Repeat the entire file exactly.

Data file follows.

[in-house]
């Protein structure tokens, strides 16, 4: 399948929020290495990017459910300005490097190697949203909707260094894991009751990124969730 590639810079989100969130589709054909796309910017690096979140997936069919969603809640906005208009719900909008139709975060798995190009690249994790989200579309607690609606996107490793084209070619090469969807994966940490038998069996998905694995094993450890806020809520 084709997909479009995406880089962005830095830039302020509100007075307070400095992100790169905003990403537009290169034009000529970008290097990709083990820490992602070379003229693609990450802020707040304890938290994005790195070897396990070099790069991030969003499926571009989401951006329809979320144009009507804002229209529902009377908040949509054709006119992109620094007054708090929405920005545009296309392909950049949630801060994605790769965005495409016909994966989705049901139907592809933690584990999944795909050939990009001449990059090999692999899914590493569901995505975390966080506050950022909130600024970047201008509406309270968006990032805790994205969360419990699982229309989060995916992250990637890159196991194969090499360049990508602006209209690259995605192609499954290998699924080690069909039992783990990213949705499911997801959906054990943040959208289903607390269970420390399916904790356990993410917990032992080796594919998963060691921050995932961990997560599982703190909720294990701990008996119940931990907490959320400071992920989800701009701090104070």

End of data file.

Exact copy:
[in-house]
């Protein structure tokens, strides 16, 4: 399948929020290495990017459910300005490097190697949203909707260094894991009751990124969730 590639810079989100969130589709054909796309910017690096979140997936069919969603809640906005208009719900909008139709975060798995190009690249994790989200579309607690609606996107490793084209070619090469969807994966940490038998069996998905694995094993450890806020809520 084709997909479009995406880089962005830095830039302020509100007075307070400095992100790169905003990403537009290169034009000529970008290097990709083990820490992602070379003229693609990450802020707040304890938290994005790195070897396990070099790069991030969003499926571009989401951006329809979320144009009507804002229209529902009377908040949509054709006119992109620094007054708090929405920005545009296309392909950049949630801060994605790769965005495409016909994966989705049901139907592809933690584990999944795909050939990009001449990059090999692999899914590493569901995505975390966080506050950022909130600024970047201008509406309270968006990032805790994205969360419990699982229309989060995916992250990637890159196991194969090499360049990508602006209209690259995605192609499954290998699924080690069909039992783990990213949705499911997801959906054990943040959208289903607390269970420390399916904790356990993410917990032992080796594919998963060691921050995932961990997560599982703190909720294990701990008996119940931990907490959320400071992920989800701009701090104070």